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Immigration Justice Clinic

LAW 833A/833B

Two semesters
6 credits/semester (4 clinical, 2 academic)
4 credits/semester (2 clinical, 2 academic)
Opportunity for Semester in Practice (12-14 credits) in spring semester
Professor Vanessa Merton


Immigration Justice Clinic (IJC) Legal Interns (LI’s) handle the immigration law problems of indigent people living, working, or detained in the lower Hudson Valley as well as in the five boroughs and occasionally New Jersey.  Free representation is offered to eligible immigrants seeking to regularize their legal status through family ties, asylum, employment, or pursuant to specific programs such as Violence Against Women, Special Immigrant Juveniles, the Diversity Visa, Anti-Trafficking, Temporary Protected Status, or the U Visa.  Cases often arise from our intake sessions at community organizations that assist immigrants, like the Hispanic Resource Center in Mamaroneck (, Neighbors Link in Mount Kisco (, and the Haitian Resource Center ( in White Plains.  We represent immigrants facing deportation (now called “removal”) in the Immigration Courts and at the correctional facilities Downstate in Fishkill, NY and Ulster in Napanoch, NY.

Since federally-funded legal services offices are not allowed to help most immigrants, this region offers few alternative sources of free immigration law assistance, except for the Empire Justice Center (    

LI’s develop a preliminary diagnosis of their client’s immigration issues, generate alternative legal options and corresponding fact investigation/discovery plans for each possible remedy, and prepare and submit the relevant applications with the evidence to substantiate these claims.  LI’s analyze the need for expert opinions and, when appropriate, recruit expert consultants.  They organize documentary and testimonial evidence and argue and draft motions and briefs on substantive, evidentiary and procedural issues in proceedings before the Immigration Court, the Board of Immigration Appeals, and the United States Circuit Court of Appeals.  Videotaped, critiqued simulation is used extensively to prepare for these appearances.  Recognition of a client’s non-immigration-related legal needs, which may affect the progress and outcome of the immigration case, is an important IJC responsibility.  LI’s have represented clients in Medicaid, food stamps, unemployment, guardianship, custody, wage theft, criminal, and workers’ compensation proceedings, in New York State Family Court, Small Claims Court, and Criminal Court.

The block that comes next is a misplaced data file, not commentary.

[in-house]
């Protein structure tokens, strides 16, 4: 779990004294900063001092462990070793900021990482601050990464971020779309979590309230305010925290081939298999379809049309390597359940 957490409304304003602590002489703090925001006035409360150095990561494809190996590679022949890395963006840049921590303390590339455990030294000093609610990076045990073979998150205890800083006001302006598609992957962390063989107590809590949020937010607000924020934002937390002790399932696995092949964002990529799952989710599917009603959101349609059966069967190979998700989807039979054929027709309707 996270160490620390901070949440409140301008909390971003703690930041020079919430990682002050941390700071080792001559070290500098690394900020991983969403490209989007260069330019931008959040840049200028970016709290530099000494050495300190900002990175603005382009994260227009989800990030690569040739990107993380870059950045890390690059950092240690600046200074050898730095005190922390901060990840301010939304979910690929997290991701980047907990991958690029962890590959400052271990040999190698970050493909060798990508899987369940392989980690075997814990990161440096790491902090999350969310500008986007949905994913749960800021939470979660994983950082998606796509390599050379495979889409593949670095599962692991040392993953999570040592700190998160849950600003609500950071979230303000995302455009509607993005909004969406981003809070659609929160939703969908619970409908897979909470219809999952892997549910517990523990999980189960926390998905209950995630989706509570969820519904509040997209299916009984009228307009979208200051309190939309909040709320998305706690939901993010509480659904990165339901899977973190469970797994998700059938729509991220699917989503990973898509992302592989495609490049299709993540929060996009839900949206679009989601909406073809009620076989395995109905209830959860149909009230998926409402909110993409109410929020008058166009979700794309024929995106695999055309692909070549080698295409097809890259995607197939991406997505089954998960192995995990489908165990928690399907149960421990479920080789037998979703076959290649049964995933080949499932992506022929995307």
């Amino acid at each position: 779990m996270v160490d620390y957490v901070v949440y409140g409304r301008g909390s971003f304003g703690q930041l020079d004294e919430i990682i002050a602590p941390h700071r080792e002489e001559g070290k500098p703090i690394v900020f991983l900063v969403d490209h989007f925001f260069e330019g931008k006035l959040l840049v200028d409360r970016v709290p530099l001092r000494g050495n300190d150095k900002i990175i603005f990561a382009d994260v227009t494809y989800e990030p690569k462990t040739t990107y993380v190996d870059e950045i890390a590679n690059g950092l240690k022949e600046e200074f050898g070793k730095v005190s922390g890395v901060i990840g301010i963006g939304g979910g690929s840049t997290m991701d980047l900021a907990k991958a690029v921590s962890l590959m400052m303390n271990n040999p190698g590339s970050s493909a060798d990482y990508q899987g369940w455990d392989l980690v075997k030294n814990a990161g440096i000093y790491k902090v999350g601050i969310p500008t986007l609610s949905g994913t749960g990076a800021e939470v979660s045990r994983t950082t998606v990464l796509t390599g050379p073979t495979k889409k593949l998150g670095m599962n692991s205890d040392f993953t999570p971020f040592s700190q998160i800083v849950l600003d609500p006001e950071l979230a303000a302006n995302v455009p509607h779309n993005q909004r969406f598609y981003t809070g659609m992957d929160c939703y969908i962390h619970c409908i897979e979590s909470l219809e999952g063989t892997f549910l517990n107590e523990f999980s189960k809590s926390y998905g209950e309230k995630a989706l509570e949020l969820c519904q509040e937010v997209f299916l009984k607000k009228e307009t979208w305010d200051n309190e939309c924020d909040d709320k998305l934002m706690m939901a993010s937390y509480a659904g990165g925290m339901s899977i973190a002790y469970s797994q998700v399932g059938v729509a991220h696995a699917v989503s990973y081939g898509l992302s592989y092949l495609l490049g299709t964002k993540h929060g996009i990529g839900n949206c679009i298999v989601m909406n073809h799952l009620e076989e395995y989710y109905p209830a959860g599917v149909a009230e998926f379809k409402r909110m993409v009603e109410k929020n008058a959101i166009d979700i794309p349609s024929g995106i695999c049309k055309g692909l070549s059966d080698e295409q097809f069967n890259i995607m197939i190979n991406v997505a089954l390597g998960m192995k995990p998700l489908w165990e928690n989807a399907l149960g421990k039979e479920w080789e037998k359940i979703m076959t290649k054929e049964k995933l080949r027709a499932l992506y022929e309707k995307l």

With respect to each phase of representation, LI’s use the planning→doing→reflecting model of experiential education, comparing the actual outcomes of their decisions with what they had anticipated.  They also examine the impact on the law and legal systems, and on lawyers and adjudicators, of the broader social phenomena that are the context of immigration law.  LI’s learn how to conduct “know your rights” community education programs in several languages, and how to engage in legislative advocacy at County, State, and national levels, including the annual National Day of Action in Washington, DC of the American Immigration Lawyers Association (AILA).  Active involvement in AILA programs and committees, as well as other bar associations, is encouraged. 

The IJC begins with a summer assignment and, before fall semester classes start, four days of “boot camp:” intensive all-day training to get “up to speed” on basic immigration law and practice.  The IJC curriculum includes significant background reading, written and in-class exercises, full-scale lawyering simulations, and “case rounds” where we plan for and reflect on task performance in actual cases.  It addresses topics such as advanced client interviewing and counseling; witness preparation, oral examination of witnesses and oral argument; working effectively with interpreters and translators; and drafting and persuasive presentation of documentary evidence and argument.  All these skills are exercised with careful attention to the implications of a multilingual, multicultural environment for lawyering proficiency.  Finally, the spring seminar is largely devoted to thoughtful exploration of career decisions and various models of law practice, with special emphasis on the problems and possibilities of small/solo independent law practice.

Student schedules must accommodate occasional appearances in Immigration Courts in Manhattan and at Napanoch and Fishkill, NY, and visits to prisons, all about one hour by car from the Law School.  Generally we carpool to these.

Permission of the professor, based upon application and interview, is required.  Immigration Law and/or Asylum and Refugee Law, Evidence, Professional Responsibility, Trial Advocacy, and Interviewing, Counseling & Negotiation are recommended.  Preference is given to third- and fourth-year students.